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After a strong third-place finish last week, the well-received family-favorite Dolphin Tale jumped up to first, followed by two similarly acclaimed repeaters.
Slipping by just a quarter, that frisky amputee mammal posted a 25.6-percent dip, easily surging to the top of the North American box office. As expected, the warm-hearted story about a young boy and his newfound friend is holding up extremely well with families, indicating that a sizable final tally could still result.
Also proving it still has
game, the Brad Pitt-headlined Moneyball remained in second
following a 35.9-percent drop, good enough for a solid $38.5 million cume, with much
more to come. Like another Aaron Sorkin-scripted niche film, The Social Network, Moneyball is proving to entice viewers outside of the normal sports
After two weeks atop crowded frames, Disney’s The Lion King re-release gave up its crown and sank to third place with a still-stellar $11 million. Understandably shaken by its Blu-ray release (but ultimately undeterred after choosing to extend its theatrical engagement), Simba and pride still managed to shatter the $400-million domestic mark. That poises it to overtake Toy Story 3’s $415 million final gross and even test the all time animated record that is Shrek 2’s $441 million.
The Top 10
1. Dolphin Tale - $14.3M(weekend)…$37.5 (gross)
2. Moneyball - $12.5M…$38.5M
3. The Lion King (in 3D) - $11.1M…$79.7M
4. 50/50 - $8.9M…$8.9M
5. Courageous – $8.8M…$8.8M
6. Dream House – 8.2M…$8.2M
7. Abduction - $5.7M…$11.2M
8. What’s Your Number? - $5.6M…$5.6M
9. Contagion - $5.0M…$64.7M
10. Killer Elite - $4.9M…$17.4M
Finally onto some new releases. The infamous “cancer comedy” 50/50 showed it was able enough to overtake its fresh-faced competitors with an $8.9 million haul. A difficult sell considering the premise and posting mixed star power, the semi-autobiographical tale did about what could be expected in its release window.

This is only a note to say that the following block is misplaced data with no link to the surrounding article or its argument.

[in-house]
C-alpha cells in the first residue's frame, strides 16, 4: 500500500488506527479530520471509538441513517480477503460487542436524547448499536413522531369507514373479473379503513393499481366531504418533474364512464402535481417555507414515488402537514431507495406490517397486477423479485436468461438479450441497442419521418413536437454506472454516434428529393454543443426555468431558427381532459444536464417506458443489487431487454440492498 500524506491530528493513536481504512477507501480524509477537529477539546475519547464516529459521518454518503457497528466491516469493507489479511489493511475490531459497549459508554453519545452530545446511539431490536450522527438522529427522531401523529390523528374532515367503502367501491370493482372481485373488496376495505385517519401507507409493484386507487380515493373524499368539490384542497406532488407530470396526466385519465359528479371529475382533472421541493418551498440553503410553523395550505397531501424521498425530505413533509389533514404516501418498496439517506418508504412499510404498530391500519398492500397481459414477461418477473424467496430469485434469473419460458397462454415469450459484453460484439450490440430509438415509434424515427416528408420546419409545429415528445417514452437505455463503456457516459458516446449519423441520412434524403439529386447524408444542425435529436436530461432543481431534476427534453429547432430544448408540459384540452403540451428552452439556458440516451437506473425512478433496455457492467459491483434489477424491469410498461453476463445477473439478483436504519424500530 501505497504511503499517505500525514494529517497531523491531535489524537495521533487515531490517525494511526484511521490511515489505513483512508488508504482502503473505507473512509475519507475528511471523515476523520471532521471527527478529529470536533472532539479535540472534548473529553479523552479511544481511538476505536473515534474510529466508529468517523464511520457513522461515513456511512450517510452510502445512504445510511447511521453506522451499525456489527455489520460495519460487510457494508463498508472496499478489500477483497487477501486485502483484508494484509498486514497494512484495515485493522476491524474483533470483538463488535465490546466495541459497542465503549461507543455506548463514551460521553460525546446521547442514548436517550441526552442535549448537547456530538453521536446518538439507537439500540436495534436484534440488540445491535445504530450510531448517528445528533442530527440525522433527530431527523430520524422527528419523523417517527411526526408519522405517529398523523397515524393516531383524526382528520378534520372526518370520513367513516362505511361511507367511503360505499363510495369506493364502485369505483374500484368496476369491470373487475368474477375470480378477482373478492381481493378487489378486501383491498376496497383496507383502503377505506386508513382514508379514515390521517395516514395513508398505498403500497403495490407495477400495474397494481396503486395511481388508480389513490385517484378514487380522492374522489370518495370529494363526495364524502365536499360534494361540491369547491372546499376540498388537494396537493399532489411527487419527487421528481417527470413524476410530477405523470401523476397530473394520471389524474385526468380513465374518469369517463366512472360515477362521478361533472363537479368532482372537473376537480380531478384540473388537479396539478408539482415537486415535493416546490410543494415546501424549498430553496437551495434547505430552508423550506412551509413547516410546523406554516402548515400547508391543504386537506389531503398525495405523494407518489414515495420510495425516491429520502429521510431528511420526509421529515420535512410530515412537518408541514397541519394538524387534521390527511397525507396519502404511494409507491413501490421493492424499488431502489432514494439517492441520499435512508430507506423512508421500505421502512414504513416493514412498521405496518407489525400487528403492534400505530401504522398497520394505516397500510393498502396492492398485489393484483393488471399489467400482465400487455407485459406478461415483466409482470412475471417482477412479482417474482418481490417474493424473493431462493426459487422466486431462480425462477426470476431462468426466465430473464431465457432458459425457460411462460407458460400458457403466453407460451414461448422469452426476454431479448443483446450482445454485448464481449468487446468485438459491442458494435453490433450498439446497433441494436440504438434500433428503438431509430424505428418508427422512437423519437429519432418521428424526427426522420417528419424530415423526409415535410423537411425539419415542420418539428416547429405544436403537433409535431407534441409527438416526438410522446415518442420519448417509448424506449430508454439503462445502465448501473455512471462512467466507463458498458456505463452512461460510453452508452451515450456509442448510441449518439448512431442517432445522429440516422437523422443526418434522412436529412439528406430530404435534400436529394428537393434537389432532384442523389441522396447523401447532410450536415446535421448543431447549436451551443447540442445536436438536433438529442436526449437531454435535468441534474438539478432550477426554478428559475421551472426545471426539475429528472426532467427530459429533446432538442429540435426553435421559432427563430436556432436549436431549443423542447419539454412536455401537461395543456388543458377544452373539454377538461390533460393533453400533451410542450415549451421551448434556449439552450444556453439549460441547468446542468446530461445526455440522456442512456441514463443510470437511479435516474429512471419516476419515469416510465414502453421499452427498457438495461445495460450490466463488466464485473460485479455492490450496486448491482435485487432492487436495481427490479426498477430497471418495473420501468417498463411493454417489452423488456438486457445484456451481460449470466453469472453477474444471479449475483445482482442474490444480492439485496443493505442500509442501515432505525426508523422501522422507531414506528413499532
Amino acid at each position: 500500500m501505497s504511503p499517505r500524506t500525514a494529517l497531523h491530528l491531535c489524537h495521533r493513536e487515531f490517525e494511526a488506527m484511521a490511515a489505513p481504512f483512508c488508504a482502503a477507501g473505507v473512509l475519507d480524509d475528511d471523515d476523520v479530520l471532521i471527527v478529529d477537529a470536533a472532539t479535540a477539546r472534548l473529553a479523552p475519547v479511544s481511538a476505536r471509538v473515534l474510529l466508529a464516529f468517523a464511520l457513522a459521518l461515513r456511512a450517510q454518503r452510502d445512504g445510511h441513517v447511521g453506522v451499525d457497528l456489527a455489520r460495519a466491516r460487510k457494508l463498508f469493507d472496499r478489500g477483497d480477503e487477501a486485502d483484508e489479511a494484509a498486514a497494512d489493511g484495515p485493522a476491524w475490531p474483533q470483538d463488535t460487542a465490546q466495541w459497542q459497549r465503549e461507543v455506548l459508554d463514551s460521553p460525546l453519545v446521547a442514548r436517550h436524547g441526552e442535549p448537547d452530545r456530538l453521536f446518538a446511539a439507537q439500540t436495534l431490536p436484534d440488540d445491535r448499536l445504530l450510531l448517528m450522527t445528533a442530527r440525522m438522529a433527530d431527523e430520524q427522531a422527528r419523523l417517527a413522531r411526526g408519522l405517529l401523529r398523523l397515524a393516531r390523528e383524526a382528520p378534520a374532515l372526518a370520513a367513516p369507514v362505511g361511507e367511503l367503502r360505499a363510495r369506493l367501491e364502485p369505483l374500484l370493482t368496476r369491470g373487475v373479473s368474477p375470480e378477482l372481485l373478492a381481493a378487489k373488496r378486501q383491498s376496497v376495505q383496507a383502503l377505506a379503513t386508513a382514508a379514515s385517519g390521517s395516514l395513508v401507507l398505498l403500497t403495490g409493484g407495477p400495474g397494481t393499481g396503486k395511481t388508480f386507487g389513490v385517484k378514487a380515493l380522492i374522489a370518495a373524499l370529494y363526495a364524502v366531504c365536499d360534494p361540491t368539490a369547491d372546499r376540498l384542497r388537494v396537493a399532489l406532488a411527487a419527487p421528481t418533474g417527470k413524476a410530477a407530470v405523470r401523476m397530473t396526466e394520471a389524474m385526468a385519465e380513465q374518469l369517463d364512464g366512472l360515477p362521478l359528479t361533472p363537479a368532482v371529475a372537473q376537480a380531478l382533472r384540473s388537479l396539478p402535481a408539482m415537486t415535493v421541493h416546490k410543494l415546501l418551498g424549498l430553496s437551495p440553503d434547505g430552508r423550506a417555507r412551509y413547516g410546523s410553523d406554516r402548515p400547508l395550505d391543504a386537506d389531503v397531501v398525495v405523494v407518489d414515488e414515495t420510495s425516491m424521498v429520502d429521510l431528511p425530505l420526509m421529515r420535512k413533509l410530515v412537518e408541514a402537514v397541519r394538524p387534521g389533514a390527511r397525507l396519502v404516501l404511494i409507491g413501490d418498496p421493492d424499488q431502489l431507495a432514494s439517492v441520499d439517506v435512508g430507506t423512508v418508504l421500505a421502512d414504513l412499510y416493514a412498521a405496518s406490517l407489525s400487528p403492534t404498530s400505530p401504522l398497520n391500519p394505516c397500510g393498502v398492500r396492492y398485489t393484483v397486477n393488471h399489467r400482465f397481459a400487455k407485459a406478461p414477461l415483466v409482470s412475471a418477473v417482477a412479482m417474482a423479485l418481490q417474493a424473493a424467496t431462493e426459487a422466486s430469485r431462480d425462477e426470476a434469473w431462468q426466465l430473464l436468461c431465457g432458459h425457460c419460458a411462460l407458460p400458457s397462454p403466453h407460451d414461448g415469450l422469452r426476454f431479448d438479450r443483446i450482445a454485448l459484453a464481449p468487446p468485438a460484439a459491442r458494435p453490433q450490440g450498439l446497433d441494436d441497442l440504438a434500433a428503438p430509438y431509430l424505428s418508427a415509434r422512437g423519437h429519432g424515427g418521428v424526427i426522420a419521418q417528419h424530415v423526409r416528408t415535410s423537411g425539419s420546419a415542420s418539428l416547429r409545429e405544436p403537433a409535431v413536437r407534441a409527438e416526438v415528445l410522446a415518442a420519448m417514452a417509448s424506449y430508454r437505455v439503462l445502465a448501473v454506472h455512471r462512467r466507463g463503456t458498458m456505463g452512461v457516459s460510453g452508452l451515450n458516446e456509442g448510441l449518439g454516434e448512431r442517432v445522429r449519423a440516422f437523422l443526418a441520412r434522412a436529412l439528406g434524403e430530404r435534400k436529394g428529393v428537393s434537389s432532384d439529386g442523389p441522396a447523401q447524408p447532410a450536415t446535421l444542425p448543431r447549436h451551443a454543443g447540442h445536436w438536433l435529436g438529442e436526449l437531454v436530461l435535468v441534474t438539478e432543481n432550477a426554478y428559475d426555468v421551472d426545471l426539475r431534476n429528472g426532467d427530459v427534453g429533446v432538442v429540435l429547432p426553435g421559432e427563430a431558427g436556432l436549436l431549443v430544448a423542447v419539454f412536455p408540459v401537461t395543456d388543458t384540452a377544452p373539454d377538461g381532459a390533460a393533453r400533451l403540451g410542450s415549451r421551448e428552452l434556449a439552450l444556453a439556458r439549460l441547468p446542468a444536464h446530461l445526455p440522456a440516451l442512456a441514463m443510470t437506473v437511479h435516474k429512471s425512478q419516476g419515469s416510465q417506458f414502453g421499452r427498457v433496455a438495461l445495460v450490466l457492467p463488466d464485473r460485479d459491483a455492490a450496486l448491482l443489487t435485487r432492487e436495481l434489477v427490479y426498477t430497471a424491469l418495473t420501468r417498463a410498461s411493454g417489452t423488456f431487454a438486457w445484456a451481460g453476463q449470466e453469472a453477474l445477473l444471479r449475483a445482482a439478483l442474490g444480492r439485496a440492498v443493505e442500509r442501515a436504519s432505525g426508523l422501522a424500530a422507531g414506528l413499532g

Closely behind was the Christian police drama Courageous, which drew a sizable faith-based audience with $8.8 million and the highest per-theater average in the Top 10. Showing in only 1,161 theaters, this extended the winning streak from director Alex Kendrick (Fireproof and Facing the Giants) and Sherwood Pictures, which is slowly turning into the next Tyler Perry-esque film collective.
Slumming it in sixth was another fright flick oddly released far from Halloween, with Dream House, which posted plenty of starpower but no thrills. Its $8.2-million grab was a low for director Jim Sheridan and actors Daniel Craig, Naomi Watts and Rachael Weisz who at the least should open a wide release above $10 million.
Finally, there were too few digits in the rom-com What’s Your Number?’s opening gross, dialling in at a piddling $5.6 million which makes it the fifth worst opening weekend ever for a movie opening above 3,000 screens. The Anna Farris and Chris Evans vehicle suffered from an overstuffed release date, poor reviews and even worse marketing.
Next weekend, after two consecutive crowded frames that saw four new releases per, only two fresh flicks enter the marketplace: the rock-‘em-sock-‘em action flick Real Steel and the acclaimed political thriller The Ides of March. “Ides” should easily play to a mature crowd starved for quality fare while as Real Steel has the power of Hugh Jackman and younger viewers pining for the joys of summer to its credit. A new box-office champ should easily be named.